One industry source said that of the five SSgA ETFs undergoing index changes, KRE faced the biggest changes, with more than a third of the portfolio needing to be reconstituted to match its new index.

The SSgA official said all the variables of the reconstitutions and rebalancing weren’t immediately at his disposal, but reaffirmed that all the reconstitutions were more about adding new constituents and trimming existing ones rather than dumping stocks that were part of the old index.



KRE Redemptions

KRE also happens to be one of the more heavily shorted ETFs in the market, and the index change almost certainly created additional challenges to short-sellers or to parties lending KRE shares to short-sellers.

When we last looked at short interest at the end of September, KRE had 2.5 times as many shares short than shares long, putting it on IndexUniverse’s “Very Very Short” list.

Creation and redemption activity on Friday tracked by IndexUniverse provided some clues as to how investors were preparing for the change. For example, on Oct. 21, the trading day before the index changes, investors yanked $58 million out of KRE—a sum that amounted to 11 percent of the fund’s outstanding shares.

At the same time, KBE, the $1.15 billion fund now called the SPDR S&P Bank ETF, had creations last Friday of almost $89 million, amounting to 8 percent of the portfolio.

It wasn’t immediately clear if those sizable creations had anything to do with the index change on the ETF.

The PowerShares Gambit

While it’s clear that PowerShares was seeking KBW’s expertise in the realm of finance-industry indexation, it’s not at all clear that it will have the same good fortune SSgA has had in attracting assets to the funds it hopes to roll out on Nov. 1.

Industry sources say it’s tickers people remember, and not indexes.

So, even though the five SSgA funds are not the same as they were last Friday, they still have the same tickers, which isn’t a trivial advantage in the increasingly competitive world of ETF marketing.

PowerShares said in a press release that the four PowerShares finance-related ETFs and their indexes are:

  • PowerShares KBW Bank Portfolio (NYSEArca: KBWB), which is based on the KBW Bank Index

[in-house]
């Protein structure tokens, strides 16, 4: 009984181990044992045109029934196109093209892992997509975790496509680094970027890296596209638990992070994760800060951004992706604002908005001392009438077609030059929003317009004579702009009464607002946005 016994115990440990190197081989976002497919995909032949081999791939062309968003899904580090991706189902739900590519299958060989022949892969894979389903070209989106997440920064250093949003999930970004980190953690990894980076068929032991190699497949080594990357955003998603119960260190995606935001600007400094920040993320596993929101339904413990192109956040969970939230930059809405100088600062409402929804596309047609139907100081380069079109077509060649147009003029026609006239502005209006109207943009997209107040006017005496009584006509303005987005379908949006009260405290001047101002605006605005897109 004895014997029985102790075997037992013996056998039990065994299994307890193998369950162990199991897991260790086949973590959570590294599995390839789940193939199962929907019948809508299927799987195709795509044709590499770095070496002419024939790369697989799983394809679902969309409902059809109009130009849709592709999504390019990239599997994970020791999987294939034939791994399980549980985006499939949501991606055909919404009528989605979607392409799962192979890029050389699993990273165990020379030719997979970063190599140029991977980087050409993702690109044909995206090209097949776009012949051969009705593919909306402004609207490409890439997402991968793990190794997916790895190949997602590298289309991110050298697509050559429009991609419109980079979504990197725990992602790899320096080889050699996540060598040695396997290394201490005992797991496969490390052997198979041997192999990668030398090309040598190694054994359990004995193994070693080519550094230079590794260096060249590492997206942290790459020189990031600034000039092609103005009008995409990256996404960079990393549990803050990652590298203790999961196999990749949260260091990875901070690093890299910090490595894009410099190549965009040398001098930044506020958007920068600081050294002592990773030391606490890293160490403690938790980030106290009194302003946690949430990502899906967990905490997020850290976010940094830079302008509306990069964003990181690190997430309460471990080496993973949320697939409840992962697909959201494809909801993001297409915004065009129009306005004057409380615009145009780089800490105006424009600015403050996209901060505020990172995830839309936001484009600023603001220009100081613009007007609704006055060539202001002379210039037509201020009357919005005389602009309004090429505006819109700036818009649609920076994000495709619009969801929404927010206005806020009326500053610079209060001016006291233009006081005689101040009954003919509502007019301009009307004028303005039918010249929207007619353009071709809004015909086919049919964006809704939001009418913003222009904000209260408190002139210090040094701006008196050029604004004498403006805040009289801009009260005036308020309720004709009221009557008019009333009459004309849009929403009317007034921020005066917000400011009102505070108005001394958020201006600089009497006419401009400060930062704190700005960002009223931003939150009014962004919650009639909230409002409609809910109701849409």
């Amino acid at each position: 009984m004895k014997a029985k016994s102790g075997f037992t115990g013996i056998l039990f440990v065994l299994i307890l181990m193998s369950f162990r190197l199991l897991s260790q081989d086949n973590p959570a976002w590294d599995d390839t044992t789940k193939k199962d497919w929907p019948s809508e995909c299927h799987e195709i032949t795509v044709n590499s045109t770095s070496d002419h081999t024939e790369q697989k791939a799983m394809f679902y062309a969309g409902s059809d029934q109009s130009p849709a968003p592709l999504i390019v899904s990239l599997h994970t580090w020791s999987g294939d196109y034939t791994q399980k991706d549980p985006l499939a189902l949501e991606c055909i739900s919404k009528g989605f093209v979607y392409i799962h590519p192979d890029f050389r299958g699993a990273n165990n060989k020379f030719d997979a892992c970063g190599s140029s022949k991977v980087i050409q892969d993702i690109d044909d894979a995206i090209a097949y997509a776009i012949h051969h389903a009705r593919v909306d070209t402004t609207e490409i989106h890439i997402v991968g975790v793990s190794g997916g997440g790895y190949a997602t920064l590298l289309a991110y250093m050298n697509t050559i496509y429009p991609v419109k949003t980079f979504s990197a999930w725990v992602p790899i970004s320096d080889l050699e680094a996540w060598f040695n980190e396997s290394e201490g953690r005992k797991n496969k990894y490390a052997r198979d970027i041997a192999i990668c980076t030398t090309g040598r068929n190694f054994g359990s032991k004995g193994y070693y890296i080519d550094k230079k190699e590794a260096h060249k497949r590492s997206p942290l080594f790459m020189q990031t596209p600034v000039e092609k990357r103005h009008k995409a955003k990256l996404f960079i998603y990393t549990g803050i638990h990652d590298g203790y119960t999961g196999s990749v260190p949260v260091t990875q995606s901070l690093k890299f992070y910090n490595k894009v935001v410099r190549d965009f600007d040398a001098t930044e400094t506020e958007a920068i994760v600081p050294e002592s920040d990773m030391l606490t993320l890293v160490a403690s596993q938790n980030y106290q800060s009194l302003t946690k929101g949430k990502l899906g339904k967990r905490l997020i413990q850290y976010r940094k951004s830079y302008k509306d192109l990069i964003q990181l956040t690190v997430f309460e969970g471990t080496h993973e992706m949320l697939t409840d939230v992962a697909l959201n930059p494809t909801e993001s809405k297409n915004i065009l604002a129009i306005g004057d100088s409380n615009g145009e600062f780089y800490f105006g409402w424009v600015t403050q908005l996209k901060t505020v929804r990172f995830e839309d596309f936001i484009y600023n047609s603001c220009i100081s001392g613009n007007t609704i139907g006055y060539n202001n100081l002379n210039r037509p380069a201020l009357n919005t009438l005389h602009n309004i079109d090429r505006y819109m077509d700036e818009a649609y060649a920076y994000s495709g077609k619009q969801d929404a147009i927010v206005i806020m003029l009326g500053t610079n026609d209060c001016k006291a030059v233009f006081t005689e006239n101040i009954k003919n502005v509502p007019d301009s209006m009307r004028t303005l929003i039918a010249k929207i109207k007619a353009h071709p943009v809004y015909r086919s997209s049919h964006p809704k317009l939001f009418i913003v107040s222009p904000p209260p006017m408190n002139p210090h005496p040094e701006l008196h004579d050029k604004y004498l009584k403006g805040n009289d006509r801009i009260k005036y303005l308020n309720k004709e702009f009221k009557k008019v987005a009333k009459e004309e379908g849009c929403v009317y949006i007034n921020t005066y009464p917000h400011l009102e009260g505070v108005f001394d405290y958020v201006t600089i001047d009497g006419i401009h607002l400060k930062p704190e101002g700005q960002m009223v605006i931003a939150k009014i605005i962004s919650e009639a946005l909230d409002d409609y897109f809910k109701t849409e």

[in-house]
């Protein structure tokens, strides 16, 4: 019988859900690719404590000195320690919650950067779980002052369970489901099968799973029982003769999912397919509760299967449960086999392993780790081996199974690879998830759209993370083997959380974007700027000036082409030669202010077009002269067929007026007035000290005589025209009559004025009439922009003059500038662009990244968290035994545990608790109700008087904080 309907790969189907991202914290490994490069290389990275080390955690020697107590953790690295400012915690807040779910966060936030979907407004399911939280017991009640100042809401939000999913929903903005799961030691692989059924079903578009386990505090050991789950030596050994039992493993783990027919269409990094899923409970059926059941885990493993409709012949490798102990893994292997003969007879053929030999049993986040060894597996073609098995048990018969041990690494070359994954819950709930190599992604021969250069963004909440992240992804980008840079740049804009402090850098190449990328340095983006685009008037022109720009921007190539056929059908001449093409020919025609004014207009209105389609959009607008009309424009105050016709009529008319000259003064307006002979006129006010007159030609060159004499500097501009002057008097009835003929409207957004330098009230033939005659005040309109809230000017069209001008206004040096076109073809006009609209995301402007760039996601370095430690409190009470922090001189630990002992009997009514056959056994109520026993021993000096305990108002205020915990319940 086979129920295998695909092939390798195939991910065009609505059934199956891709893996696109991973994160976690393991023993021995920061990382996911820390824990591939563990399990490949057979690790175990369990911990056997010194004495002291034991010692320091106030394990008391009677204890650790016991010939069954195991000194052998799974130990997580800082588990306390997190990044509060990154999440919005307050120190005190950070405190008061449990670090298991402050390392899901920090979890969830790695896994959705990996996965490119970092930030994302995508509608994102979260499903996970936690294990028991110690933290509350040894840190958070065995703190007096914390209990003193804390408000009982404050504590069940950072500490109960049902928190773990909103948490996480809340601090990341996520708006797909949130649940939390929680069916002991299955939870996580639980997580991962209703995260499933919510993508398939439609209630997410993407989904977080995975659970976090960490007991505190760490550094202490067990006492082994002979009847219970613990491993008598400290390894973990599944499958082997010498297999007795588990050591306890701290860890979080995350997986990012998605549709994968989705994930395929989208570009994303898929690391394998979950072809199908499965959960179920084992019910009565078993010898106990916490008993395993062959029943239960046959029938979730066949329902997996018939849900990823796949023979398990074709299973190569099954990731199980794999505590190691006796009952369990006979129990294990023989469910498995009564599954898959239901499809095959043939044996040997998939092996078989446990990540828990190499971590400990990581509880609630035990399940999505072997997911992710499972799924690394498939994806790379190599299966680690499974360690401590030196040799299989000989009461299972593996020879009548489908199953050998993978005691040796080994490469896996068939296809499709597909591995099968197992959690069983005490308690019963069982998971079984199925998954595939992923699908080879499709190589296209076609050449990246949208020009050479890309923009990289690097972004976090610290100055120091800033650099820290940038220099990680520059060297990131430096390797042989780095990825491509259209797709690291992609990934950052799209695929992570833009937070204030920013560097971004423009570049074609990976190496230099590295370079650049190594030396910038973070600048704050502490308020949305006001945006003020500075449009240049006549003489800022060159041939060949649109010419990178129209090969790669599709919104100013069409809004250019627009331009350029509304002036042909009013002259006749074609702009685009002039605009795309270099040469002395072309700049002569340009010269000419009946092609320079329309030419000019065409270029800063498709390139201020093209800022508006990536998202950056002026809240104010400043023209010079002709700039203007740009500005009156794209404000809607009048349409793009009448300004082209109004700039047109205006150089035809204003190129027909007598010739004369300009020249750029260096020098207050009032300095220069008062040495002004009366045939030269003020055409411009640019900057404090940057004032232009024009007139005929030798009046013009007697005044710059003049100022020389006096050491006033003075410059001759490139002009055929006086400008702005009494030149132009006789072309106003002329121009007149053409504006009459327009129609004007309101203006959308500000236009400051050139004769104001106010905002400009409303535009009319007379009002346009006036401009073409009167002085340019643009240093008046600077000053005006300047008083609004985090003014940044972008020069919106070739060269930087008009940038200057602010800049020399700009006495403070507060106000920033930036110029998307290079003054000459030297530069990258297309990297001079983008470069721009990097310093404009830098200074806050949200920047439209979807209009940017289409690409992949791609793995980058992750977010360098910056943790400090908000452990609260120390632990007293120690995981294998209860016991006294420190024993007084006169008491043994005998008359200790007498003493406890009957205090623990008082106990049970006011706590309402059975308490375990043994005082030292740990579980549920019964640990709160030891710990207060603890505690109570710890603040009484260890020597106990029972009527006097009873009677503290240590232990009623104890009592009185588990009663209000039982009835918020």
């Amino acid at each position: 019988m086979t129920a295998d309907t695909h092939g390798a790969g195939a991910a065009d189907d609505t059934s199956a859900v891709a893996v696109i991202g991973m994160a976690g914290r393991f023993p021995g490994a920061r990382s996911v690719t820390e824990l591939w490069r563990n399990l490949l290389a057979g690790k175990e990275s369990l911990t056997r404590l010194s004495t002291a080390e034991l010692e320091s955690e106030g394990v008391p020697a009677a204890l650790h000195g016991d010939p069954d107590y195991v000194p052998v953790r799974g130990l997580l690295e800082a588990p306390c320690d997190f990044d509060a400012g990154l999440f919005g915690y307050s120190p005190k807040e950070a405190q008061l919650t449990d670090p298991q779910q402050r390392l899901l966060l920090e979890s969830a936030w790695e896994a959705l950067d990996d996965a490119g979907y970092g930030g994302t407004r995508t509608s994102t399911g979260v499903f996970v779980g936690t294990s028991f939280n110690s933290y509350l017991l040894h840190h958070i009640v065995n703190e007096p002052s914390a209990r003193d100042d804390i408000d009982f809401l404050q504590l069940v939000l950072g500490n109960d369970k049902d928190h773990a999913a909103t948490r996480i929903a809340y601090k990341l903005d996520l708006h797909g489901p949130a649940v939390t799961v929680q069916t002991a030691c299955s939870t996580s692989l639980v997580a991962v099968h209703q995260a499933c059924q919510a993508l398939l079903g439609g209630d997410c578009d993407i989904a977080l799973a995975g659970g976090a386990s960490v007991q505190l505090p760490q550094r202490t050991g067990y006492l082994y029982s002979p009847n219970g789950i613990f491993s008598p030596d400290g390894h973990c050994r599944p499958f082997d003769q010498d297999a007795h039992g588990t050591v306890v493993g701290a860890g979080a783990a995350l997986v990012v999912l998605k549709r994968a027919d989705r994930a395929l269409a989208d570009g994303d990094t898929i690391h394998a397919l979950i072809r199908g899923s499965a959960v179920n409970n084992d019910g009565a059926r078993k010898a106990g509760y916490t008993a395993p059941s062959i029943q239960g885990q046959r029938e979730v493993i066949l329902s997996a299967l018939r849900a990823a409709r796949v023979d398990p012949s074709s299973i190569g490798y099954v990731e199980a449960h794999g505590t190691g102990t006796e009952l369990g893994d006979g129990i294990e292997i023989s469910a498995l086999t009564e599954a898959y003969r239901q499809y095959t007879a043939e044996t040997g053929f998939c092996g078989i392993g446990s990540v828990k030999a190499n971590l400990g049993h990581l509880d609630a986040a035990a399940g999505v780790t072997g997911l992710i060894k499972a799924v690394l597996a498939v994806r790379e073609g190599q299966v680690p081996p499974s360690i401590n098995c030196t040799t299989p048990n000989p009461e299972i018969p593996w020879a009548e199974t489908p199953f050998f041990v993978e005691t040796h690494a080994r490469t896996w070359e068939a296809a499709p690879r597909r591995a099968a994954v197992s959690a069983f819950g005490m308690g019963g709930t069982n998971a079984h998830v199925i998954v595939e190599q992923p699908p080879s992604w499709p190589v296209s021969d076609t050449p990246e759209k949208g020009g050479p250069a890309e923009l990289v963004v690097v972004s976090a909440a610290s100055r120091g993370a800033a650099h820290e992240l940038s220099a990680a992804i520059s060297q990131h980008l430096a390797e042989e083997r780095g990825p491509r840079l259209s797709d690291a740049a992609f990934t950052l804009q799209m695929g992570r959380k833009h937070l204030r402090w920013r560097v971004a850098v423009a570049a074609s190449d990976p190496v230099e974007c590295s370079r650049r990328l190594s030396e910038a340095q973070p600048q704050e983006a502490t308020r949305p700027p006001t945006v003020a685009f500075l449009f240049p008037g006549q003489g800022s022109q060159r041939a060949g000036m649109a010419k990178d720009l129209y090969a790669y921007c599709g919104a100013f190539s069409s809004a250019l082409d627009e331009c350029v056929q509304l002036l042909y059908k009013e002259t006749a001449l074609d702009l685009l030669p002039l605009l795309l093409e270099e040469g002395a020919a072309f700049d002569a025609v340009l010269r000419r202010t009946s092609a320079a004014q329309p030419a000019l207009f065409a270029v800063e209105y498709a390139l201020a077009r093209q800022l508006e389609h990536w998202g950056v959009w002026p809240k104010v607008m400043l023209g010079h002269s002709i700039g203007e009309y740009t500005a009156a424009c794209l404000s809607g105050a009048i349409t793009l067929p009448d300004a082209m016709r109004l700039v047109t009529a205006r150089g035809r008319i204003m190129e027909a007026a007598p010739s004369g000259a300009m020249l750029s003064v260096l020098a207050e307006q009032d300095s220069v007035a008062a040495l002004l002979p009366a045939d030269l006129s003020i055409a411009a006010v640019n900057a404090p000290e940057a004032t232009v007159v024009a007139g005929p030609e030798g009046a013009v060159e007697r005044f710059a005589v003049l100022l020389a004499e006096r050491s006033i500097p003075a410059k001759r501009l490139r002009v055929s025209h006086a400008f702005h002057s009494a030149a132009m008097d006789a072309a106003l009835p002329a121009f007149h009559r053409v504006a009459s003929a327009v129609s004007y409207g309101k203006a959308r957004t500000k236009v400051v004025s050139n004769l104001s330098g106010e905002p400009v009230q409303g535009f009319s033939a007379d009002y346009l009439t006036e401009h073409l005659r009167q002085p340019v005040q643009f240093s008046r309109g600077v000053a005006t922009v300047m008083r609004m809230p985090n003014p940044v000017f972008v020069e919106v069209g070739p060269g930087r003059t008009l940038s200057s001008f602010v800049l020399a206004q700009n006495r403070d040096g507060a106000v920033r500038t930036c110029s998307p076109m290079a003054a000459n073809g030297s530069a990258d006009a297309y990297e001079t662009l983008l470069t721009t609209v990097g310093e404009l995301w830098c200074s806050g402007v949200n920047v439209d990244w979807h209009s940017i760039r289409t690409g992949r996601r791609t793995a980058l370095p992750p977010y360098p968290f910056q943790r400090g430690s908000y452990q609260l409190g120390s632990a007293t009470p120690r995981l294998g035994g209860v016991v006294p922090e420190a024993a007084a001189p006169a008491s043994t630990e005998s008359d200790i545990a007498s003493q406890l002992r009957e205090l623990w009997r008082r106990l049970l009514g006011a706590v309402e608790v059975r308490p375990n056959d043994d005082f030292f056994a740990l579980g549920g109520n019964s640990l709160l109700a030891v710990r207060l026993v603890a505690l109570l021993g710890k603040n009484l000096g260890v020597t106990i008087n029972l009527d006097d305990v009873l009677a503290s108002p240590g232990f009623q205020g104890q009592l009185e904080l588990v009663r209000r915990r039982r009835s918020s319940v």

• PowerShares Regional Banking Portfolio (NYSEArca: KBWC), which is based on the KBW Regional Banking Index
  • PowerShares Capital Markets Portfolio (NYSEArca: KBWC, which is based on the KBW Capital Markets Index
  • PowerShares Insurance Portfolio (NYSEArca: KBWI), which is based on the KBW Insurance Portfolio Index


Tellingly, PowerShares said in its press release that the funds’ old tickers were the tickers that SSgA used when its ETF were based on the KBW indexes.

It’s worth repeating that SSgA is still using those same tickers in the reconstituted SPDR funds that are now based on S&P indexes.

First There Was The ‘Ticker Tangle’

Interestingly, this isn’t the first time SSgA and PowerShares have mixed it up over the marketing of their ETFs.

SPDR, the trademark holder of SSgA tickers, sued PowerShares in July 2010 for too closely copying SSgA tickers on a lineup of nine small-cap sector funds PowerShares had launched.

For example, the PowerShares S&P SmallCap Financials ETF (NasdaqGM: PSCF) was originally trading under the ticker “XLFS”—bearing more than a passing resemblance to “XLF,” the ticker of SSgA’s nearly $5 billion Financial Select Sector SPDR Fund (NYSEArca: XLF).

The ticker tangle was settled out of court with PowerShares changing the tickers on the nine funds. Financial terms of the settlement, if any, weren’t disclosed.